Wagoner: GM Embraces IT

DETROIT (04/14/2000) - General Motors Corp. President and soon-to-be CEO Rick Wagoner said he has seen the light about tapping information technology to unleash a river of new revenue from an old-line car manufacturing company.

"The value of good IT and applying it is huge, and there has definitely been a shift at GM," Wagoner said recently during an exclusive interview with Computerworld.

In particular, "the potential value drivers with e-business are as big as anything I've seen in 20 years in the industry," said Wagoner, who will become CEO June 1. New electronic-business initiatives, such as TradeXchange and GM's expanded OnStar program, "have the chance to change our basic business," he added.

He offered GM's new OnStar initiative as a prime example. By 2003, GM will have rolled out 4 million Web-ready cars. Previously, OnStar was installed as a value-added service by dealers.

The company also plans to sell its vehicle-based Internet technology to other carmakers. After that will come a slew of information services delivered to tens of millions of drivers on a subscription basis.

"A customer's automotive experience isn't just their new car or truck anymore," Wagoner said. "Now, we can expand the relationship and revenues plus drive up the stock price, [because] you buy OnStar services every month."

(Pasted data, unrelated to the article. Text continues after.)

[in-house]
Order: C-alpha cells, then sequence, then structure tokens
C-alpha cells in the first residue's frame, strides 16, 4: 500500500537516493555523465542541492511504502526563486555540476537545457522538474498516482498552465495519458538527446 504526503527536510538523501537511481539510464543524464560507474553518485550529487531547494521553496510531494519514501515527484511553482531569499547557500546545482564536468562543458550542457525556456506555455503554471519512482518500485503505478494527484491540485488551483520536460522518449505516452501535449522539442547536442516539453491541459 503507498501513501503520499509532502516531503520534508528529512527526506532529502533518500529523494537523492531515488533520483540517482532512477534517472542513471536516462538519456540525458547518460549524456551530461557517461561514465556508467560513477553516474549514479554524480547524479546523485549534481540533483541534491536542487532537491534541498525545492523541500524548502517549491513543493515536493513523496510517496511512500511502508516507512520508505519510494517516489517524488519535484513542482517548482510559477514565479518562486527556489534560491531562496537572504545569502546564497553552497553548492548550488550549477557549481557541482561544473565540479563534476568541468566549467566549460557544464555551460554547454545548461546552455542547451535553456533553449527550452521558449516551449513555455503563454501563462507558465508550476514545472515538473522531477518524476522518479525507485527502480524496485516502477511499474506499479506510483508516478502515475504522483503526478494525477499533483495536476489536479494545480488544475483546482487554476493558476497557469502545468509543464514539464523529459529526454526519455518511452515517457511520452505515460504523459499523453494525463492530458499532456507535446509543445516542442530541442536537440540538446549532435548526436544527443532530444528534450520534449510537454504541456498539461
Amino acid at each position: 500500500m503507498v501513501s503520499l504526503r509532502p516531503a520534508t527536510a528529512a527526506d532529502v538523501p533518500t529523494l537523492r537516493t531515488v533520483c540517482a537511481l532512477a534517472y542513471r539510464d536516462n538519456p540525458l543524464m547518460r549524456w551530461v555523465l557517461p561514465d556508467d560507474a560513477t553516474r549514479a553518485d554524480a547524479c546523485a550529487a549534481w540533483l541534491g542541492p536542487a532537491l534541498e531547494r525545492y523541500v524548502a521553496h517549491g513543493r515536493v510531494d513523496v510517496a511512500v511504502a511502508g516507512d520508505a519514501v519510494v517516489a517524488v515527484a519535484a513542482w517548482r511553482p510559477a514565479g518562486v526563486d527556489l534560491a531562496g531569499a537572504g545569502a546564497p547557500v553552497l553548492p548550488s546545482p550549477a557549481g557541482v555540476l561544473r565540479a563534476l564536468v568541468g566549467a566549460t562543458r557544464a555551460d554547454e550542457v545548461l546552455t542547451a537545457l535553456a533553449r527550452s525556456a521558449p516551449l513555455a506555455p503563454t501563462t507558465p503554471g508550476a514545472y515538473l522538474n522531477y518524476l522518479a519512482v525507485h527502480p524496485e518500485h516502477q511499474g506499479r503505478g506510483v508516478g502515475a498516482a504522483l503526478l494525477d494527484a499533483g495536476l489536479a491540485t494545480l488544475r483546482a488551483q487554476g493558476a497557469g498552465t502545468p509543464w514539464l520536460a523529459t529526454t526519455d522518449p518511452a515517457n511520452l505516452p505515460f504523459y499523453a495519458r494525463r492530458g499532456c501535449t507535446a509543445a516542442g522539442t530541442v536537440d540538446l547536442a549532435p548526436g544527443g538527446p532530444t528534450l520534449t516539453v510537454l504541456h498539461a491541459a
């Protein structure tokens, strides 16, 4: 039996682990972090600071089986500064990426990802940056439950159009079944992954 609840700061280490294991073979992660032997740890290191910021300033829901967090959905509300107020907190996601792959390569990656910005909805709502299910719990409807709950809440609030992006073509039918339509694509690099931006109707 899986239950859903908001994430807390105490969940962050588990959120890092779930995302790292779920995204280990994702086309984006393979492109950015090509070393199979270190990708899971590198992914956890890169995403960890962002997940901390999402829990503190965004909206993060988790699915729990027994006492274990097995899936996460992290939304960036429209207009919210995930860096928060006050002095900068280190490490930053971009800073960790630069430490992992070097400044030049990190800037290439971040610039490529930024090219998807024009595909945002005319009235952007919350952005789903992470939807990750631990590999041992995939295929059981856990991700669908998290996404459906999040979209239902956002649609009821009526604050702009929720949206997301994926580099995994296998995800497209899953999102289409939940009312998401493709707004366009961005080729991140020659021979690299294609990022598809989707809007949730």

In the just-released 1999 annual report, GM executives also emphasized the vast importance of the Internet coupled with the company's gigantic footprint in the auto market.

"More than 70 million Americans own GM vehicles, and every year more than 8 million people around the world buy new GM vehicles, each of which could be considered a rolling platform for a whole range of in-vehicle communications products and the subscriptions that go along with them," read the letter to shareholders.

GM also has the potential of becoming one of the largest resellers of cellular services, plus it has a built-in audience for car loans and home mortgages offered through its General Motors Acceptance Corp. division, he noted.

One big bonus for GM is that trying out new electronic businesses isn't as costly as trying out new models of cars, Wagoner said. "We're used to a business where you make a billion-dollar bet and see how it turns out five years later," he said.

By comparison, GM has invested $1.6 billion in Internet-based commerce since 1996.

With e-commerce, "we're making smaller bets and finding out immediately," he said.

Join the newsletter!

Error: Please check your email address.

More about Holden- General MotorsOnStar

Show Comments